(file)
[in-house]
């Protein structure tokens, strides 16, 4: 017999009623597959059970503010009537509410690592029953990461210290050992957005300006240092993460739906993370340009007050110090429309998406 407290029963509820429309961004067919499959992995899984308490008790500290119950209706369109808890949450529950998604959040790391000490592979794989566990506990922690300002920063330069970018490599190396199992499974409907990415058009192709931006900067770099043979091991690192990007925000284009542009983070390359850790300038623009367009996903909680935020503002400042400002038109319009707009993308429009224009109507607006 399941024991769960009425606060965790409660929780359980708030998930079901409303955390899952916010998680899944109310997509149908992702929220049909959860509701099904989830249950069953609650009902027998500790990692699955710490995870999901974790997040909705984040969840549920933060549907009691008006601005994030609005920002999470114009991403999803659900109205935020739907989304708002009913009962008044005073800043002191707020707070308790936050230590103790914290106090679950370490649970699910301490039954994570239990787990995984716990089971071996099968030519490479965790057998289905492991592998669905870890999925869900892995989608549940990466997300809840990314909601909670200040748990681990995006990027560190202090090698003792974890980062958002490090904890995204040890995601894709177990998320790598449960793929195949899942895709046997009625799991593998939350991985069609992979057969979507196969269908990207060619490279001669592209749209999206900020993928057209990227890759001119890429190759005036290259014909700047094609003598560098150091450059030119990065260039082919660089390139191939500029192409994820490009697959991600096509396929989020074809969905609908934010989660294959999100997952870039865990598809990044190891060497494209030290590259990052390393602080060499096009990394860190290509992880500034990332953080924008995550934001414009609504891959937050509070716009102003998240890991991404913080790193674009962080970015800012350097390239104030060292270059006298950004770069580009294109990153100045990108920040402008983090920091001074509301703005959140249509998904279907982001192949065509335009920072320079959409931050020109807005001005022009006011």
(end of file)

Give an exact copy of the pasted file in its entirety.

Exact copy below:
[in-house]
């Protein structure tokens, strides 16, 4: 017999009623597959059970503010009537509410690592029953990461210290050992957005300006240092993460739906993370340009007050110090429309998406 407290029963509820429309961004067919499959992995899984308490008790500290119950209706369109808890949450529950998604959040790391000490592979794989566990506990922690300002920063330069970018490599190396199992499974409907990415058009192709931006900067770099043979091991690192990007925000284009542009983070390359850790300038623009367009996903909680935020503002400042400002038109319009707009993308429009224009109507607006 399941024991769960009425606060965790409660929780359980708030998930079901409303955390899952916010998680899944109310997509149908992702929220049909959860509701099904989830249950069953609650009902027998500790990692699955710490995870999901974790997040909705984040969840549920933060549907009691008006601005994030609005920002999470114009991403999803659900109205935020739907989304708002009913009962008044005073800043002191707020707070308790936050230590103790914290106090679950370490649970699910301490039954994570239990787990995984716990089971071996099968030519490479965790057998289905492991592998669905870890999925869900892995989608549940990466997300809840990314909601909670200040748990681990995006990027560190202090090698003792974890980062958002490090904890995204040890995601894709177990998320790598449960793929195949899942895709046997009625799991593998939350991985069609992979057969979507196969269908990207060619490279001669592209749209999206900020993928057209990227890759001119890429190759005036290259014909700047094609003598560098150091450059030119990065260039082919660089390139191939500029192409994820490009697959991600096509396929989020074809969905609908934010989660294959999100997952870039865990598809990044190891060497494209030290590259990052390393602080060499096009990394860190290509992880500034990332953080924008995550934001414009609504891959937050509070716009102003998240890991991404913080790193674009962080970015800012350097390239104030060292270059006298950004770069580009294109990153100045990108920040402008983090920091001074509301703005959140249509998904279907982001192949065509335009920072320079959409931050020109807005001005022009006011």